Here in North Texas, most homes have lawns composed of Bermuda, St. Augustine, or Zoysia grass. We classify these grass variants as warm season grasses. Appropriately named, warm season grasses grow when the ground temperature is above 55° F. (Conversely, cool season grasses can grow when the ground temperature is below 50° F.) As cooler weather is quickly approaching, it’s important to understand how the ground temperature affects your lawn mowing schedule.

What is Ground Temperature?

There’s a saying that goes, “If you don’t like the weather in Texas, wait five minutes.” While this may not be true in the brutal summers of July and August, it’s true in our other seasons. In winter alone, we can go from a snowy 30° F to a sunny 70° F within a few days. Plants, instinctively, will not react to these fluctuations in air temperature. The temperature of the earth is the component that signals a plant to grow or go dormant.

Ground temperature (also known as soil temperature) is the measurement of how hot or cold the earth is over time. It can be measured using a special thermometer, but you can use a little math to get a solid estimate.

* Temperatures below are in Fahrenheit.

  1. Find the highs and lows of the outside temperature across a period of 3 to 5 days.
  2. For each day, determine the average temperature. For instance, if the high was 70° and the low was 50°, the average would be 60°.
  3. After determining the average temperature for each day, use the results to find average temperature for that period. For instance, if your average temperatures (across five days) are 60°, 62°, 61°, 59°, and 60°, your average temperature is 60.4°. This result is your estimated ground temperature.
What Does Ground Temperature Mean for Your Lawn Mowing Schedule?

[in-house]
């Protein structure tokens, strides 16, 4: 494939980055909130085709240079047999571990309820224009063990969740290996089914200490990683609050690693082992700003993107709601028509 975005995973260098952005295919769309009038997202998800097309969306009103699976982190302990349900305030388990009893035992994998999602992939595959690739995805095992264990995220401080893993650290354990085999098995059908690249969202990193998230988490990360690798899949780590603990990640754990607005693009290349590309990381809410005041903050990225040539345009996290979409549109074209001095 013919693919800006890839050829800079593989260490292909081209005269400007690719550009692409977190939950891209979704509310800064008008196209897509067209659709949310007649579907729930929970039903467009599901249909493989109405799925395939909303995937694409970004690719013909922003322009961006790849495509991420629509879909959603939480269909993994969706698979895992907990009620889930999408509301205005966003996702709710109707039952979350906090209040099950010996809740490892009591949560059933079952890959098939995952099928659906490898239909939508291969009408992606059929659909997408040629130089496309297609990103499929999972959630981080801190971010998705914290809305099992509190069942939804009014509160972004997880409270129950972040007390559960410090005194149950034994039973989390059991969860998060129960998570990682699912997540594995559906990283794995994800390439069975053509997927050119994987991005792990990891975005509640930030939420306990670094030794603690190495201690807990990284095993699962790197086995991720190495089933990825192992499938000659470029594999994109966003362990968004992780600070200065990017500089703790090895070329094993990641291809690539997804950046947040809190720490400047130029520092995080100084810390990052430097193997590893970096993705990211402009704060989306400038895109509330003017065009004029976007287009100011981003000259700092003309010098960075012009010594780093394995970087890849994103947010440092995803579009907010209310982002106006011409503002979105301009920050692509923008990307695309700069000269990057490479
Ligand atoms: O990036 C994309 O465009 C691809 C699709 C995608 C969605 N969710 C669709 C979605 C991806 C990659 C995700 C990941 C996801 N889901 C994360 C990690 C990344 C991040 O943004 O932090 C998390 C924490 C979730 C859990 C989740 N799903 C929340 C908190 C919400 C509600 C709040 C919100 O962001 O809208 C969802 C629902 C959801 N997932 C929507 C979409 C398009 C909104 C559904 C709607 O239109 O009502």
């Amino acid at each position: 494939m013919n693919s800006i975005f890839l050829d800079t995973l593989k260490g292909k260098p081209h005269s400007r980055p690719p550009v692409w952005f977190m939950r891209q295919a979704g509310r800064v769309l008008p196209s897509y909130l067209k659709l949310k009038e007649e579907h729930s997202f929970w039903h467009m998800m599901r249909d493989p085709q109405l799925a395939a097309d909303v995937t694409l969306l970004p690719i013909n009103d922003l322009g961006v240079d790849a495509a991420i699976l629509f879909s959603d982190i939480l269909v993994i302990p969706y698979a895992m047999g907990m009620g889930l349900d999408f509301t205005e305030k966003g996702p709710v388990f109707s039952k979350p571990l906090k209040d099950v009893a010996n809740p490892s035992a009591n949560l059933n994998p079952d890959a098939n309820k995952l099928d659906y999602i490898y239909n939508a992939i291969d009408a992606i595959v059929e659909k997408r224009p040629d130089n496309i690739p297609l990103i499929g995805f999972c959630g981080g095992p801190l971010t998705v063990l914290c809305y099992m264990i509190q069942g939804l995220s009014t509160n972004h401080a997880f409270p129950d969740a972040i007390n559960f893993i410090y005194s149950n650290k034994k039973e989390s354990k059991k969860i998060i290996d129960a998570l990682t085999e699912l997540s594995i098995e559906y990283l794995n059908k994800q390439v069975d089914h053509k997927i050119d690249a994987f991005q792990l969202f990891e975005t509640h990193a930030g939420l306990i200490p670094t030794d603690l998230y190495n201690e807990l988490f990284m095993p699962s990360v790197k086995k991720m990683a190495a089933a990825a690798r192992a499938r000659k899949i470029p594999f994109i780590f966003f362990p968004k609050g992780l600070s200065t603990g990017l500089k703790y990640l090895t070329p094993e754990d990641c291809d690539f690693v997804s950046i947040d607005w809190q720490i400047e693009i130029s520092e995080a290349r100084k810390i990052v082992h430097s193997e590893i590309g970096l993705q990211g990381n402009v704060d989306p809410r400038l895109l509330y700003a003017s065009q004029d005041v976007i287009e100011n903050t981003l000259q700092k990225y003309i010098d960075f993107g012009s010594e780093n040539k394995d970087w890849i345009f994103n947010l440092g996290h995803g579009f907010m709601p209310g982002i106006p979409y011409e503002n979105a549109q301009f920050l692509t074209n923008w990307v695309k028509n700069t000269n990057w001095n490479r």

First of all, if the ground temperature is above 55° F, then your lawn is still growing. It is not the time to switch to bi-weekly mowing. If you stop weekly mowing, your lawn will grow higher than it should and cause mowing issues like brown spots and clumps of grass. (See our recent blog for more details.)

If the ground temperature is above 55° F and your lawn is not growing quickly, it’s possible that your grass is not receiving enough water. A lack of water is more often the case in Texas’ late summer because of drought conditions. Getting on a consistent watering schedule will bring the green back to your lawn.

Lastly, you can follow the leader. We typically mow weekly April through October. Around the end of October, we start seeing colder ground temperatures; so, we mow bi-weekly in November. We then evaluate the weather December through February and will make mowing recommendations based on our area’s trend. In most cases, we do not mow during these three months**.

Don’t Be Fooled by Air Temperature

The biggest takeaway is not to base your lawn mowing schedule on air temperature. Consider your fall attire. You may need a jacket one evening but then shorts the next afternoon. You won’t need to pack up your summer attire until it’s consistently cold. The same is true for your grass. Your lawn may experience one or two chilly nights, but it is probably not ready for dormancy . . . just a pumpkin spice latte.

** In past months, we did mow monthly December through February. This was to keep a manicured look, remove fallen leaves, and cut grass growing near concrete areas.

Further Reading: Summer Lawn Stress | Fall Lawn Care Maintenance

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